Tokenization is set for higher profile under new PCI rules

The transaction security group will issue guidelines for the payment technology.

Thad Rueter

Tokenization, an emerging technology designed to the protect payment card data of online shoppers—and help shield web retailers from data leaks—is gaining increased attention this year from the group that maintains transaction security standards.

Proposals set to go before the PCI Security Standards Council in September will include non-binding guidelines for tokenization, a technology that converts card numbers into codes, called tokens, and which is gaining popularity among retailers, according to payment observers. The retailer retains those codes but keeps on hand no actual card data, which are kept by the retailer’s tokenization vendor.

About 30 vendors offer tokenization services, says Bob Russo, general manager of the PCI council.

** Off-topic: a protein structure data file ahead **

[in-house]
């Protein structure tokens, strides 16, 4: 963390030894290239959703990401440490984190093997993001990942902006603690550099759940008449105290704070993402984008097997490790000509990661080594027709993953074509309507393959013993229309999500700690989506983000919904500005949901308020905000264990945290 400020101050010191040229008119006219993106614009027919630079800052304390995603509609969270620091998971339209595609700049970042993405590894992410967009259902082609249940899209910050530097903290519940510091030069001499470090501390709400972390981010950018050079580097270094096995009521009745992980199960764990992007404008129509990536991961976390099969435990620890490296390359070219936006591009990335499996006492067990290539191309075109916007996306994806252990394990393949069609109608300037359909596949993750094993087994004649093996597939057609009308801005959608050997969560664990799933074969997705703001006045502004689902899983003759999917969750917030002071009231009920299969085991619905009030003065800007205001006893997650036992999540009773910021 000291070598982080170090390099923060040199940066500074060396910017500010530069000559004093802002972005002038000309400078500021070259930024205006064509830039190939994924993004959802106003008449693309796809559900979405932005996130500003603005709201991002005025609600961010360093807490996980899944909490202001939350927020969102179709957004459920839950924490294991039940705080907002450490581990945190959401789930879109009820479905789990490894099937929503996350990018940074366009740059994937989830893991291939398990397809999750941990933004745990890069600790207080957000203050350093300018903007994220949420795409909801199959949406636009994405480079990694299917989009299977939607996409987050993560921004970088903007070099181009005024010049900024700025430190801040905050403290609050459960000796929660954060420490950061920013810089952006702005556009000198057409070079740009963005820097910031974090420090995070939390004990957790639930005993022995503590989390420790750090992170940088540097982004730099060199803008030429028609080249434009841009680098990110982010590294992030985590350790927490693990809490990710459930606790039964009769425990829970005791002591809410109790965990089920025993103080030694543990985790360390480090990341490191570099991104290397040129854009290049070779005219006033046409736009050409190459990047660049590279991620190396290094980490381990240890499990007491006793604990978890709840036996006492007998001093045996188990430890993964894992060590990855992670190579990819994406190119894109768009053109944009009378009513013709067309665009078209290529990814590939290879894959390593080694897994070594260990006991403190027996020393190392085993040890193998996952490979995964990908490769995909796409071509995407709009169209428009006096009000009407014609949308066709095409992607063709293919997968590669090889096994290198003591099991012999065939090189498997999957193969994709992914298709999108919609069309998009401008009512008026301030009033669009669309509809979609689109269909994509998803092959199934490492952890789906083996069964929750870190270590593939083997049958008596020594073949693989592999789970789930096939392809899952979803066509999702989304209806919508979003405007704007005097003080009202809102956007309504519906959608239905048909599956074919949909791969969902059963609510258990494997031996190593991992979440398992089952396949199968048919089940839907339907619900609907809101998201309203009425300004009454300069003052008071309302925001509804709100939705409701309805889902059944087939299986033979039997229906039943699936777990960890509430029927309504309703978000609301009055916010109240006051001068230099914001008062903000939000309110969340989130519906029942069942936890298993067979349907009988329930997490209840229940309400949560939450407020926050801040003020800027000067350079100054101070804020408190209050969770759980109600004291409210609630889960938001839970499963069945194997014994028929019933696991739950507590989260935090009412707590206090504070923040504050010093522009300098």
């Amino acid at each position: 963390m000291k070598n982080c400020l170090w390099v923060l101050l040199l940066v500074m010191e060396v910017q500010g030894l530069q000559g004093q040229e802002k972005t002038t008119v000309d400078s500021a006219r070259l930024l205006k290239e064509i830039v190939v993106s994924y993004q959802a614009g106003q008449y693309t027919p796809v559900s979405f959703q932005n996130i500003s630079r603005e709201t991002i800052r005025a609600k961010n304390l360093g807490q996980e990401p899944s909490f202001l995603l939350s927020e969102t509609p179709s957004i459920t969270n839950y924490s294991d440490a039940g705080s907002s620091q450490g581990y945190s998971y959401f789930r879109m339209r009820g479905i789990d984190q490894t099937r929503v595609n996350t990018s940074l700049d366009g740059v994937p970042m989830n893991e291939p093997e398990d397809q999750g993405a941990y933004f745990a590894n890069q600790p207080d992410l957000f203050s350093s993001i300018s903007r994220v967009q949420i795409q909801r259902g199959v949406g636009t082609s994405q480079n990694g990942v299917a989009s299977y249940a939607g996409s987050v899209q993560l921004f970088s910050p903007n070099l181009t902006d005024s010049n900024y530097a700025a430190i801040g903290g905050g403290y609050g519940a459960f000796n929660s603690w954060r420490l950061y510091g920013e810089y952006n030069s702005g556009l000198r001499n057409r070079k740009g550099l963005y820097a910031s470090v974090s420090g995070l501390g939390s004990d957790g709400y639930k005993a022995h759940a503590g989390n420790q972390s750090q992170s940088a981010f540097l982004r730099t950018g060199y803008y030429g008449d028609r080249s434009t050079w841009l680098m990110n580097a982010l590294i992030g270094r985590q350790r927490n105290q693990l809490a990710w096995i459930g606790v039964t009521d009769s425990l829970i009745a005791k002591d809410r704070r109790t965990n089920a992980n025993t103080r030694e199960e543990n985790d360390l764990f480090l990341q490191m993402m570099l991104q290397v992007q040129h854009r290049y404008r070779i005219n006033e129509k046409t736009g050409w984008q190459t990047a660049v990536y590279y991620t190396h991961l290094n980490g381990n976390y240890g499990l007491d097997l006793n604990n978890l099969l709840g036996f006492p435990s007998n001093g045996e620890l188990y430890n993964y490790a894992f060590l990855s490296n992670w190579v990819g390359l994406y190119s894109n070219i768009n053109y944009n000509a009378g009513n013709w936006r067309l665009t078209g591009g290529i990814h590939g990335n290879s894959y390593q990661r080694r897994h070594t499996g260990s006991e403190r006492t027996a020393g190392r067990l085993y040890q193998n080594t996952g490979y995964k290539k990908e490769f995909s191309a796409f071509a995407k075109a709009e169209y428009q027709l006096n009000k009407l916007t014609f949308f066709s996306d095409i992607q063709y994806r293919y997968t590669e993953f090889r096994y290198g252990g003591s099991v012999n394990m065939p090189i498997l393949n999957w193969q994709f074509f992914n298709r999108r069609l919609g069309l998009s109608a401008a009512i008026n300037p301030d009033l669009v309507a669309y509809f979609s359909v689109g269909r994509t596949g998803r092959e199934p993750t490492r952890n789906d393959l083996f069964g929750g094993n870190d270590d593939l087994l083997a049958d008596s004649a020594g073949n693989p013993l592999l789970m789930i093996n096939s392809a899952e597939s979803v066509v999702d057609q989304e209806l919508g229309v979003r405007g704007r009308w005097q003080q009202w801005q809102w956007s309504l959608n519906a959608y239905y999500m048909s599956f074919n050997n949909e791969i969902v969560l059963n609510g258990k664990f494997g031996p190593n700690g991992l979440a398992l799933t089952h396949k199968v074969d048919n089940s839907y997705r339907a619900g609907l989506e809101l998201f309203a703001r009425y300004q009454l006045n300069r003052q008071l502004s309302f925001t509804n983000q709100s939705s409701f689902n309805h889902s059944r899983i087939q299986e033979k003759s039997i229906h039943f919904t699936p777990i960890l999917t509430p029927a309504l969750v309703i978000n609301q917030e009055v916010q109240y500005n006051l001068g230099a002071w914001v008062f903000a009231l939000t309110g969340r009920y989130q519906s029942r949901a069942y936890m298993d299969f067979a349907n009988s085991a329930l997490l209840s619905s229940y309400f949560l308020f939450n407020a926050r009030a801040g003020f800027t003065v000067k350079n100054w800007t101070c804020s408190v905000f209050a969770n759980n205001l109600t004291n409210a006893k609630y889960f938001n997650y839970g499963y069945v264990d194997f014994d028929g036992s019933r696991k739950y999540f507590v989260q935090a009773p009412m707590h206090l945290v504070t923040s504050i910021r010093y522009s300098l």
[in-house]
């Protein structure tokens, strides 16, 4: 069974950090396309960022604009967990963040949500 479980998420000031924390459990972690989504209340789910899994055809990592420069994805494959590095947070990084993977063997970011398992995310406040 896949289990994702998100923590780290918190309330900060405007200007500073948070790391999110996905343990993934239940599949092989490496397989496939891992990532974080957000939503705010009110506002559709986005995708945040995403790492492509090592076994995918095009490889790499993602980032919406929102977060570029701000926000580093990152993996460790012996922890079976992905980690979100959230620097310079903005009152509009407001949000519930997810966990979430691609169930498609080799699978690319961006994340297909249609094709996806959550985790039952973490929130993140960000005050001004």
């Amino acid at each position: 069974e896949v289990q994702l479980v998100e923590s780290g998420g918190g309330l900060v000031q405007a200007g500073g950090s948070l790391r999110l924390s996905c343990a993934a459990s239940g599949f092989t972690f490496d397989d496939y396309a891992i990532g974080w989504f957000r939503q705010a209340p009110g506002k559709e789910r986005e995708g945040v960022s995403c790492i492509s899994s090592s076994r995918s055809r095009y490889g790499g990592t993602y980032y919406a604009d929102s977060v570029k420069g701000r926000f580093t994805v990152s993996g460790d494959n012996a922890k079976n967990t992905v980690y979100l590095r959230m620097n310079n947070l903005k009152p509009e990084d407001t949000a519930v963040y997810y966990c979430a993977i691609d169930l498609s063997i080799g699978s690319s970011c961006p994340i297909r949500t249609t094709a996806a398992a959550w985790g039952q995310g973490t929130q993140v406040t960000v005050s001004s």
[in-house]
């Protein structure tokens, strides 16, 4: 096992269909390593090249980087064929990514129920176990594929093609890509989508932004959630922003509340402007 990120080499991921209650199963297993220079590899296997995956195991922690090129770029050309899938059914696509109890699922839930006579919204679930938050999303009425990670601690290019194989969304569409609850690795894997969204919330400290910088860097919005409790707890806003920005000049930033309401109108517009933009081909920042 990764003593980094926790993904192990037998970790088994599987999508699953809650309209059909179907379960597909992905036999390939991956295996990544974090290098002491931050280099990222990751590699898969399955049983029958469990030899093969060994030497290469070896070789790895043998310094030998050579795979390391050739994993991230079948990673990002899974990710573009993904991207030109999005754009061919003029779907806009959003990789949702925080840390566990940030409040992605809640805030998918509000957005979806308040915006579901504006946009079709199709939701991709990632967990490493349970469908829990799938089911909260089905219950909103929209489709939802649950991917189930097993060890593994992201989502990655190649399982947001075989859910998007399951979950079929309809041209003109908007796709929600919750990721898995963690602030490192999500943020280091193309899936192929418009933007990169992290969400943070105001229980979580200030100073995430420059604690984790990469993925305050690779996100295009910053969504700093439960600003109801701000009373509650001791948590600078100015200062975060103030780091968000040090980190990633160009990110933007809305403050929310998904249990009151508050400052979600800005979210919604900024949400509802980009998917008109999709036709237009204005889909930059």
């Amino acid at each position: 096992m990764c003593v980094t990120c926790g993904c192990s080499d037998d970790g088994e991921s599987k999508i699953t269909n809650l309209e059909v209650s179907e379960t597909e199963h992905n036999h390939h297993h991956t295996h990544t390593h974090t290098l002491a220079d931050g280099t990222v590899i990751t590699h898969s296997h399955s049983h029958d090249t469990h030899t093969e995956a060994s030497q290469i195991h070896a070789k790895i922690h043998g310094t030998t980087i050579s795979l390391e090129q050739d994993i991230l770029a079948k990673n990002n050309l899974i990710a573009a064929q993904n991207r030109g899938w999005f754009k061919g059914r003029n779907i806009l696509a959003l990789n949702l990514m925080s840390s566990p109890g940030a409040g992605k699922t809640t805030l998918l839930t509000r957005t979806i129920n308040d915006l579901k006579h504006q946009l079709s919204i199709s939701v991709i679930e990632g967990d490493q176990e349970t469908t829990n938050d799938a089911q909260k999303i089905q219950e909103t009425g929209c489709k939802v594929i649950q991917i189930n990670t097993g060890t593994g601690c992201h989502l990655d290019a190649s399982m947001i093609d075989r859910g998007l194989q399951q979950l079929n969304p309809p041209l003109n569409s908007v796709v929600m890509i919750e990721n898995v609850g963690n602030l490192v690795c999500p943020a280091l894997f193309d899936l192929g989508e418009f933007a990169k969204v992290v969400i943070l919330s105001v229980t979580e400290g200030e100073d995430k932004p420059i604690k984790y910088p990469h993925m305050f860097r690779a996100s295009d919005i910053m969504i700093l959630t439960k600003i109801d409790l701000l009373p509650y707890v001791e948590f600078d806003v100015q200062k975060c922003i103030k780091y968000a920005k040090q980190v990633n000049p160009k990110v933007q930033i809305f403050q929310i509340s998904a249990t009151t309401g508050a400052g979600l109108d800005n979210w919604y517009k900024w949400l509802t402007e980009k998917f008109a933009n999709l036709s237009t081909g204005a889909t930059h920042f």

Vendors handle tokenization in a variety of ways, with some, for instance, masking different parts of the card numbers than other vendors do. “There is no standard for tokenization yet,” Russo points out.

The guidelines will offer examples of different types of tokenization and how the technology is used, and offer a checklist-like format that will enable a retailer to know how close it is to compliance. Russo would not rule out an eventual PCI standard for tokenization. 

The PCI council manages the standards for protecting payment card account data in computer networks. The council was founded by payment card companies Visa Inc., MasterCard Worldwide Inc., American Express Co., Discover Financial Services and JCB International.


Bob Russo, payment security, PCI, PCI Security Standards Council, tokenization